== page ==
Posted at: 01/07/2013 10:20 PM
Updated at: 01/07/2013 10:29 PM
By: Joe Vigil, KOB Eyewitness News 4
Torrance County is trying to tackle an ongoing problem facing many rural areas around the state. Some of the county's five fire districts are short volunteer firefighters.
A couple of firefighters recently quit. When volunteers cover 4,500 square miles in Torrance County, losing a couple of firefighters can certainly have an impact. "We can't afford to lose any of our volunteers at all," Torrance County Fire Marshall Jason Trumbull told KOB Eyewitness News 4.
Torrance County has paid to train many volunteers only to lose them to other departments that pay. Trumbull and other leaders said emergency tones that go out to fire districts aren't always answered immediately because of volunteer shortages. And they said some volunteers don't respond because they have full time jobs that they can't always leave.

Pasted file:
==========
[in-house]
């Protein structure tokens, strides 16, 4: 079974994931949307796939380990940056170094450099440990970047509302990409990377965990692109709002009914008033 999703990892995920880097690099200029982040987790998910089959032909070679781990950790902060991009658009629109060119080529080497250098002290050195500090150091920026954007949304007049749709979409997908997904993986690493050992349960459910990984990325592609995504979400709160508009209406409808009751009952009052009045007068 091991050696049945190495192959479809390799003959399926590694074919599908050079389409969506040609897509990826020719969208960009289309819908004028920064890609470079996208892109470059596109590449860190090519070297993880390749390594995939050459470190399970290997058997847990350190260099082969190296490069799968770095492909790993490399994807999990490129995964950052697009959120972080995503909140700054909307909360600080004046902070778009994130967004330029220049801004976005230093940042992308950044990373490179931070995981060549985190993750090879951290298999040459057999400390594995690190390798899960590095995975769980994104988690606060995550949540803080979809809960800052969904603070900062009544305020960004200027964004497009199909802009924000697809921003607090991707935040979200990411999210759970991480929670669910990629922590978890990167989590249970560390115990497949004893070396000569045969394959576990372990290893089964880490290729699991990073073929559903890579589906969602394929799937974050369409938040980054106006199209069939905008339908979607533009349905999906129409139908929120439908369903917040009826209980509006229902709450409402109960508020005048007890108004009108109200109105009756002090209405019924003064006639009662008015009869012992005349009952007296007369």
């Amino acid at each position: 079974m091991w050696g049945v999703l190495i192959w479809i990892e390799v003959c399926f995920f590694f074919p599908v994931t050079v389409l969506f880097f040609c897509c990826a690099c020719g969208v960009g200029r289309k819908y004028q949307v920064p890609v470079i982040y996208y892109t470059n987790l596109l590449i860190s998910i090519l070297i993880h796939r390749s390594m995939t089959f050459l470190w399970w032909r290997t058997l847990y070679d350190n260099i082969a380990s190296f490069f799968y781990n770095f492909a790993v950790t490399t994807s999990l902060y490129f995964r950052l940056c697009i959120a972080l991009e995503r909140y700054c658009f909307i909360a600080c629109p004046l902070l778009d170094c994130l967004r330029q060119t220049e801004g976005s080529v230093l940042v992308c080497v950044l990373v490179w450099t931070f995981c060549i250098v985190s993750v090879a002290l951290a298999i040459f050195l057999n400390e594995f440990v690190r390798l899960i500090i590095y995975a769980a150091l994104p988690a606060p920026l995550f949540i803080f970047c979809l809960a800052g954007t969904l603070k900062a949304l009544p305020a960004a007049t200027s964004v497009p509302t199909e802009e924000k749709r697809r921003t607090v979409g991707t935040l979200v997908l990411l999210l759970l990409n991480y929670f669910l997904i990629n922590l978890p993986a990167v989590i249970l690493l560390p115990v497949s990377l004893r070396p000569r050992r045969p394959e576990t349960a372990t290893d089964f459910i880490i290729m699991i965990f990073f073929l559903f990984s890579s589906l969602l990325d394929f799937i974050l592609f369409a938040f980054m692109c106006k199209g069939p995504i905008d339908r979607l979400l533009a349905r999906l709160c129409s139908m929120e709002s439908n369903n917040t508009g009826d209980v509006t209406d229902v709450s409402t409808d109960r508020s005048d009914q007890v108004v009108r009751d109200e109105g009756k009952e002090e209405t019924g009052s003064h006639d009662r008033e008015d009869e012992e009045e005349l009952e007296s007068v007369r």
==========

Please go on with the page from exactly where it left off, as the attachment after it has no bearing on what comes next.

Trumbull said dispatchers will send out a second tone if the first one isn't answered within two minutes. In some cases, crews picking up the call could be miles away from the actual emergency, causing delays in getting help to the scene.
Torrance County is working to keep volunteers. There has been talk about paying volunteers on a call-by-call basis. Trumbull said he applied for a 1.5 million dollar FEMA grant to pay for 14 full-time paid firefighters. He said they would staff all five districts 24 hours a day.
The department didn't get the grant. "Once we were eliminated we re-applied right away. And those grant announcements right now are on hold due to hurricane Sandy," said Trumbull. The department is also holding the first of its kind fire academy to help train volunteers locally instead of having to send them to Socorro for a couple weeks. The department is also asking for people to volunteer as firefighters. Torrance County will pay for the training. Those interested are urged to call the Torrance County Fire Department at 505-384-2705.